We think that although the security instrument is designated a chattel mortgage, in fact it more closely resembles a conditional sales agreement, but regardless of the nature of the security instrument, we are of the opinion that the security transaction was perfected under Nebraska law on April 19, 1960, when the Clerk of Kimball County received and filed the true copies of the face of the security instrument and the Consent and Waiver. The information contained on the face of the security instrument was sufficient to apprise third persons of the exact interests of the parties, the amount due, a complete description of the engines, and the number and amount of the installment payments from which the due date could be determined, and that was sufficient compliance with the filing statutes of Nebraska relating to chattel mortgages1 and conditional sales contracts,2 respectively.
Furthermore, the validity of the filing of the security instrument was not affected by the failure of the Deputy County Clerk to retain it in the records of the Office of the County Clerk.3
We now turn to a consideration of whether the transfer was "for or on account of an antecedent debt" under the provisions of § 60 of the Bankruptcy Act.
Section 60 of the Bankruptcy Act, 11 U.S.C.A. § 96, provides in part as follows:
"§ 96. Preferred creditors
"(a) (1) A preference is a transfer, as defined in this title, of any of the property of a debtor to or for the benefit of a creditor for or on account of an antecedent debt, made or suffered by such debtor while insolvent and within four months before the filing by or against him of the petition initiating a proceeding under this title, the effect of which transfer will be to enable such creditor to obtain a greater percentage of his debt than some other creditor of the same class.
"(2) For the purposes of subdivisions (a) and (b) of this section, a transfer of property other than real property shall be deemed to have been made or suffered at the time when it became so far perfected that no subsequent lien upon such property obtainable by legal or equitable proceedings on a simple contract could become superior to the rights of the transferee. * * *
* * * * * *
"(7) Any provision in this subsection a to the contrary notwithstanding if the applicable law requires a transfer of property other than real property for or on account of a new and contemporaneous consideration to be perfected by recording, delivery, or otherwise, in order that no lien described in paragraph (2) of this subsection could become superior to the rights of the transferee therein, * * * the time of transfer shall be determined by the following rules:
"I. Where * * * (B) the applicable law specifies no such stated period of time or where such stated period of time is more than twenty-one days, and compliance therewith is had within twenty-one days after the transfer, the transfer shall be deemed to be made or suffered at the time of the transfer.
"II. Where compliance with the law applicable to the transfer is not had in accordance with the provisions of subparagraph I of this paragraph, the transfer shall be deemed to be made or suffered at the time of compliance therewith, * * *."
Under § 60, supra, if the security instrument was filed within 21 days of the date of its execution, i. e., the date of the transfer, as the trial court found, then the transfer will be deemed to have been made at the time of such execution and the transaction does not give Dobbs a voidable preference.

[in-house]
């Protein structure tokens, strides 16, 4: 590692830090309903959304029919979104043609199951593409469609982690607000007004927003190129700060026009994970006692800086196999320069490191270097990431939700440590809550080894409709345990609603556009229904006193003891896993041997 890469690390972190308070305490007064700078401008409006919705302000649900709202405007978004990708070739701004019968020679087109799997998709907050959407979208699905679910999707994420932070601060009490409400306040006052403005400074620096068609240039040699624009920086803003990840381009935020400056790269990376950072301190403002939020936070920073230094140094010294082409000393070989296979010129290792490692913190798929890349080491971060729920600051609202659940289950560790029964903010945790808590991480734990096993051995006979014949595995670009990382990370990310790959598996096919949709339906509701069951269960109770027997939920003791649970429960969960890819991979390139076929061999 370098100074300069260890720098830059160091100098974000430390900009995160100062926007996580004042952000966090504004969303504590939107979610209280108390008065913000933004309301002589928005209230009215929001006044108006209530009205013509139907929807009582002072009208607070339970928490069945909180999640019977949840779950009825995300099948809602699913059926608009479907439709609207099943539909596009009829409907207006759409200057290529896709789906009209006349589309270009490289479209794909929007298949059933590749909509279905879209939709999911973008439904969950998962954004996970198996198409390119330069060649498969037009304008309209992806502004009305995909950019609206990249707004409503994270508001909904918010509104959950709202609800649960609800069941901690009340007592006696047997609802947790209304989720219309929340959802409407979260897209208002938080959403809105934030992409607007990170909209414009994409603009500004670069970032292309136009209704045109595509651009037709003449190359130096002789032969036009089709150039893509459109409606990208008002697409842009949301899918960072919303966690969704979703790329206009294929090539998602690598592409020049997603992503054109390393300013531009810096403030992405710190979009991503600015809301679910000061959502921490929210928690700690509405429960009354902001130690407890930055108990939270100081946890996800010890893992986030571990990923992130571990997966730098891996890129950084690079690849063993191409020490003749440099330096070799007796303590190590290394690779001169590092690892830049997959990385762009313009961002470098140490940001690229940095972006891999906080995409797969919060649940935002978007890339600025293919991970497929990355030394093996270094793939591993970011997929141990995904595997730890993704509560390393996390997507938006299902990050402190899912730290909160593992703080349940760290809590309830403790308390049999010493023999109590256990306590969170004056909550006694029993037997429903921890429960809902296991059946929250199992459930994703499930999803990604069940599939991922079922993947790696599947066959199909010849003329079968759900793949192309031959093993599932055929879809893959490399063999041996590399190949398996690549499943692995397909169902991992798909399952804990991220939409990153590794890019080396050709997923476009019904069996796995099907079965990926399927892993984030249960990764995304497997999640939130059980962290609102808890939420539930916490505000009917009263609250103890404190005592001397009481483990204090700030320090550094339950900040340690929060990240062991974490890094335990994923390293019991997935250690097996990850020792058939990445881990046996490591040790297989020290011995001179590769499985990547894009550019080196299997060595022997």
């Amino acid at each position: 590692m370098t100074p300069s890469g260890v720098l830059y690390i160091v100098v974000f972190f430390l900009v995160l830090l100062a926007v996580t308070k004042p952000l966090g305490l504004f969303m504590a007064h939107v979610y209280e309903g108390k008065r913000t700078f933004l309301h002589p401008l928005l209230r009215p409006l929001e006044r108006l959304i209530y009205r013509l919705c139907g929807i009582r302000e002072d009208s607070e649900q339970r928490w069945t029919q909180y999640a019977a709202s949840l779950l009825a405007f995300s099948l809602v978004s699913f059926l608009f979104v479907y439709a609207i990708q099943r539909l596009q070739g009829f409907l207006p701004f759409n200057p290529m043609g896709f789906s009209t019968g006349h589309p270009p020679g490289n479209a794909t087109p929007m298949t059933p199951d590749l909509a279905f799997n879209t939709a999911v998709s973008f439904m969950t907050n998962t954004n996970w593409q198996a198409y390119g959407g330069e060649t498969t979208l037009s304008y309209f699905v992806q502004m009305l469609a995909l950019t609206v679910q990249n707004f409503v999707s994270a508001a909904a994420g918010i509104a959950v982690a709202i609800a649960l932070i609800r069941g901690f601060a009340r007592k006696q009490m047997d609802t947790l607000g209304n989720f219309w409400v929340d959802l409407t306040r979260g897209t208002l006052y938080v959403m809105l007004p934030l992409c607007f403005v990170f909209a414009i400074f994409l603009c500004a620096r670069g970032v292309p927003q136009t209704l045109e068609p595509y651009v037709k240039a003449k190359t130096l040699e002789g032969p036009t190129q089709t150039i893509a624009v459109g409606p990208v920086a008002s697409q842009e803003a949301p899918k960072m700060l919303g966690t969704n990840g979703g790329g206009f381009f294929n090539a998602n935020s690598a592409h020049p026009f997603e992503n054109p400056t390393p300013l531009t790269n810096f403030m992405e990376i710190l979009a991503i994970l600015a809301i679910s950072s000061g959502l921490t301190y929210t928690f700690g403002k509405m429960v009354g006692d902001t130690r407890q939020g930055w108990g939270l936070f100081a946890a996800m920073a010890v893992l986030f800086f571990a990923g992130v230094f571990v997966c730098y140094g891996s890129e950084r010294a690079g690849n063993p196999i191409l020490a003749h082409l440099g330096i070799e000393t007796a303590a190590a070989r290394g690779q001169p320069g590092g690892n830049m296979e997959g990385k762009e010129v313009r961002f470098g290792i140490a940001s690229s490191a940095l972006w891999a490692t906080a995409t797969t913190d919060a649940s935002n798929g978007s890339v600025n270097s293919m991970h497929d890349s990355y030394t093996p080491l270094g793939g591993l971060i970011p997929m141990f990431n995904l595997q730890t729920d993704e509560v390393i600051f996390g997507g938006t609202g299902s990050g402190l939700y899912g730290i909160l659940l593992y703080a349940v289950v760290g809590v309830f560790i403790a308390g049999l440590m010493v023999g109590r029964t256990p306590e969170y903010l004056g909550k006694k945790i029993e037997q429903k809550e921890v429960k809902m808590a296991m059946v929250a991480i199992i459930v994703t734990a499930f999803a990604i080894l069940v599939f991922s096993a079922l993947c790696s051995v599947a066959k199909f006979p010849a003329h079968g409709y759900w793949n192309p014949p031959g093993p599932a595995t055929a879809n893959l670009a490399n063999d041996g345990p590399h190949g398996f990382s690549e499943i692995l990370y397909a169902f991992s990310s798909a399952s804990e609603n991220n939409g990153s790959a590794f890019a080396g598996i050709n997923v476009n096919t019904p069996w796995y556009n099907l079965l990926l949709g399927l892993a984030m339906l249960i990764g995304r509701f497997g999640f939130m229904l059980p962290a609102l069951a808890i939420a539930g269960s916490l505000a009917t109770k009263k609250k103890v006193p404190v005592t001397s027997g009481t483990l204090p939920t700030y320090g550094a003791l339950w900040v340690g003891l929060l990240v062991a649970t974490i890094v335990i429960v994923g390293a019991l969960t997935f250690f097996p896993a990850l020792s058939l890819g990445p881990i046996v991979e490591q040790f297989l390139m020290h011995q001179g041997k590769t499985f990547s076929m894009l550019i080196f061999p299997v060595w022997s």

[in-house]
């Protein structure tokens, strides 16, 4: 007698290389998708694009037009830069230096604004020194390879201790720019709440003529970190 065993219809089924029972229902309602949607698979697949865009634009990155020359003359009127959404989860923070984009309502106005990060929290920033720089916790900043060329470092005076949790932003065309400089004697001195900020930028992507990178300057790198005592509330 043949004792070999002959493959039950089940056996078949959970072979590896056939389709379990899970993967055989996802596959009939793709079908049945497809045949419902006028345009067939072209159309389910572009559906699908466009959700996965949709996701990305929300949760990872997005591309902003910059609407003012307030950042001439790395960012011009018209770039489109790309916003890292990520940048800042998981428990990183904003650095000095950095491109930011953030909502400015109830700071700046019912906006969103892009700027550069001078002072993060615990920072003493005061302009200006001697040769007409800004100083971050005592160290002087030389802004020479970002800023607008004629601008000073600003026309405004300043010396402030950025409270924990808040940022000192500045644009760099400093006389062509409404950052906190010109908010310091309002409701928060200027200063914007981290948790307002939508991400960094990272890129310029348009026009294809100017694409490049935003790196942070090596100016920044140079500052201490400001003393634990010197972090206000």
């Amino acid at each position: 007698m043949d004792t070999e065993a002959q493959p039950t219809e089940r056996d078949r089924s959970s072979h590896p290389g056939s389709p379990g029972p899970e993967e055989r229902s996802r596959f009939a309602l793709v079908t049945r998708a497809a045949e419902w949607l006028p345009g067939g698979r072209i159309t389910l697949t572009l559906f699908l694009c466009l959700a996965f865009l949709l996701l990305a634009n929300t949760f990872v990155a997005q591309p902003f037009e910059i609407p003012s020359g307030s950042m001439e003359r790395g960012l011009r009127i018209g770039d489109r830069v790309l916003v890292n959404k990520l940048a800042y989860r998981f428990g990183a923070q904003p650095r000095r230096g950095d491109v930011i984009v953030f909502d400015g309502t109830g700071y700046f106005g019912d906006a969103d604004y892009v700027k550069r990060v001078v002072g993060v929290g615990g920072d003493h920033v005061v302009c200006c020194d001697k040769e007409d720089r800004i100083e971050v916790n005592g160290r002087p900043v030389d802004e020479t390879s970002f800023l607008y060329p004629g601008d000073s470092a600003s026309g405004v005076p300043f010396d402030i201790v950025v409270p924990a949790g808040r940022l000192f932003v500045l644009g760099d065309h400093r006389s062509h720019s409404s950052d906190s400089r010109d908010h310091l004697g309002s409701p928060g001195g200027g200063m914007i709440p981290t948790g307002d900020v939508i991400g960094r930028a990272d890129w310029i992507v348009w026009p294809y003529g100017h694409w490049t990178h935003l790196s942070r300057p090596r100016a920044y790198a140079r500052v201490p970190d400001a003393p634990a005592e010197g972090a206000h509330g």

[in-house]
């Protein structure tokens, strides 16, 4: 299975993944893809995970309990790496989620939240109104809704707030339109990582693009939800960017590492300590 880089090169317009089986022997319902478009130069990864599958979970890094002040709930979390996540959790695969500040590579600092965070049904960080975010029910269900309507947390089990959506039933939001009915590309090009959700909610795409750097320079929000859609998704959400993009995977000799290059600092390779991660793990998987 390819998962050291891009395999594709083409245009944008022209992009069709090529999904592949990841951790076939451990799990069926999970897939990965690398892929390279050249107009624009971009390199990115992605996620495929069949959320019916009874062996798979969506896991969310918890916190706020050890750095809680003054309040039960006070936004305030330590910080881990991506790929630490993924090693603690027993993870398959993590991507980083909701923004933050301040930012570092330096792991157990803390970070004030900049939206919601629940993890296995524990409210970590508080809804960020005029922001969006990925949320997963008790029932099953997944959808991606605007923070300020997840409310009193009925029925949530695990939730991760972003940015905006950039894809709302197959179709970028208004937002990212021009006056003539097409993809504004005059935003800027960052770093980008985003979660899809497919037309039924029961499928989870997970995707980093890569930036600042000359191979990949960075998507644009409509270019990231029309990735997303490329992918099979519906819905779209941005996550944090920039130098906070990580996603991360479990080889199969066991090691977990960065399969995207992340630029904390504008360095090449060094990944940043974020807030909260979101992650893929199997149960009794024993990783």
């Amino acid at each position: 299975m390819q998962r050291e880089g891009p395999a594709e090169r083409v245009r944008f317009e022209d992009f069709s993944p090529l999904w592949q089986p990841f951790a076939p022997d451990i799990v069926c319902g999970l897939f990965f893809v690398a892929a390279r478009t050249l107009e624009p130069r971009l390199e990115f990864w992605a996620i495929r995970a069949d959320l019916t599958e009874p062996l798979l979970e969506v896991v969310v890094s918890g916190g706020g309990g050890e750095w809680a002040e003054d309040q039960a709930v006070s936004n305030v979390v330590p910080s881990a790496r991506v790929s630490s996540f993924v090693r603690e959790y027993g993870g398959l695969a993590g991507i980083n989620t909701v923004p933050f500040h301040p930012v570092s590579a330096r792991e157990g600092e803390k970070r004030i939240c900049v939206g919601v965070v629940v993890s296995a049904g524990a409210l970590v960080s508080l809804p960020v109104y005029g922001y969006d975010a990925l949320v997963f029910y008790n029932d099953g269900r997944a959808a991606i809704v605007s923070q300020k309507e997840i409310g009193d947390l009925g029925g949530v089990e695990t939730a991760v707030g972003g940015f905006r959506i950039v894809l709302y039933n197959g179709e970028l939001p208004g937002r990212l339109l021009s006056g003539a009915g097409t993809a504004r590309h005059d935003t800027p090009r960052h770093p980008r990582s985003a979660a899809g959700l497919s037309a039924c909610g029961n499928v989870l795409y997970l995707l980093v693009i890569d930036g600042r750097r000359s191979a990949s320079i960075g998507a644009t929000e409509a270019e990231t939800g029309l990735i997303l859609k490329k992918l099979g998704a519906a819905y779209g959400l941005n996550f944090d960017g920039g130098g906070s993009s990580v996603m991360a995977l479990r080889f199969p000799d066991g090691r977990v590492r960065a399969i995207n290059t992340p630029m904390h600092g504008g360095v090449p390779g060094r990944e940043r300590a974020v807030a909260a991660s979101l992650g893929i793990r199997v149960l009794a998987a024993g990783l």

The Trustee contends that the court erred in finding that the security instrument was perfected by filing within 21 days of the date of its execution, because there was no proof that the County Clerk of Kimball County received the documents for filing during that period. We agree.
Dobbs argues that due to the fact that the documents carried the specific address, "Kimball, Nebraska," the Post Office would have disregarded the "Banner County" portion of the address and would have delivered the documents to "County Clerk * * * Kimball, Nebraska," but there is no evidence in the record from which it can be determined what the Post Office did, except that at some time between April 4, 1960, and April 13, 1960, the documents were in the hands of the County Clerk of Banner County, from which it could as reasonably be inferred that the Post Office delivered the documents to the County Clerk of Banner County, as that the County Clerk of Kimball County received them and forwarded them to the County Clerk of Banner County.
In order to sustain the position of Dobbs, it would be necessary to infer that the documents were first delivered to the County Clerk of Kimball County, and that the County Clerk of Kimball County then mistakenly delivered or forwarded the documents to the County Clerk of Banner County. Neither of such inferences can be legitimately drawn from the facts. Inferences may be drawn only from facts in evidence. They may not be based upon mere speculation, guess, or conjecture as to what might have happened.4
Further, Dobbs's argument requires the pyramiding or imposition of one inference upon another to establish the facts necessary to its case. That is not permissible and amounts to mere speculation.5
Nor is Dobbs aided by the fact that a period of nine days elapsed between the time YMAC mailed the documents and the time it received them back from the County Clerk of Banner County. The further facts that the documents took five days to reach the County Clerk of Kimball County the second time they were mailed by YMAC, and that the copy of the security instrument which was erroneously returned by the Deputy Clerk to YMAC took only one day to reach YMAC allows a reasonable inference that the mail schedule between Denver, Colorado, and the Panhandle of Nebraska varies considerably, but such facts do not reasonably allow an inference that the County Clerk of Kimball County received the documents at any time between April 4, 1960, and April 13, 1960, and then forwarded them to the County Clerk of Banner County.
Reversed and remanded for further proceedings in accordance with this opinion.
Gillespie v. Brown, 16 Neb. 457, 20 N.W. 632, 634; Nebraska Revised Statutes, 1943, § 36-301
Nebraska Revised Statutes, 1943, § 36-207
Perkins v. Strong, 22 Neb. 725, 36 N.W. 292; Deming v. Miles, 35 Neb. 739, 53 N.W. 665, 666; Watkins v. Bugge, 56 Neb. 615, 77 N.W. 83, 84; Powers v. Spiedel, 84 Neb. 630, 121 N.W. 968, 969
Waters v. National Life & Accident Ins. Co., 10 Cir., 156 F.2d 470, 472-473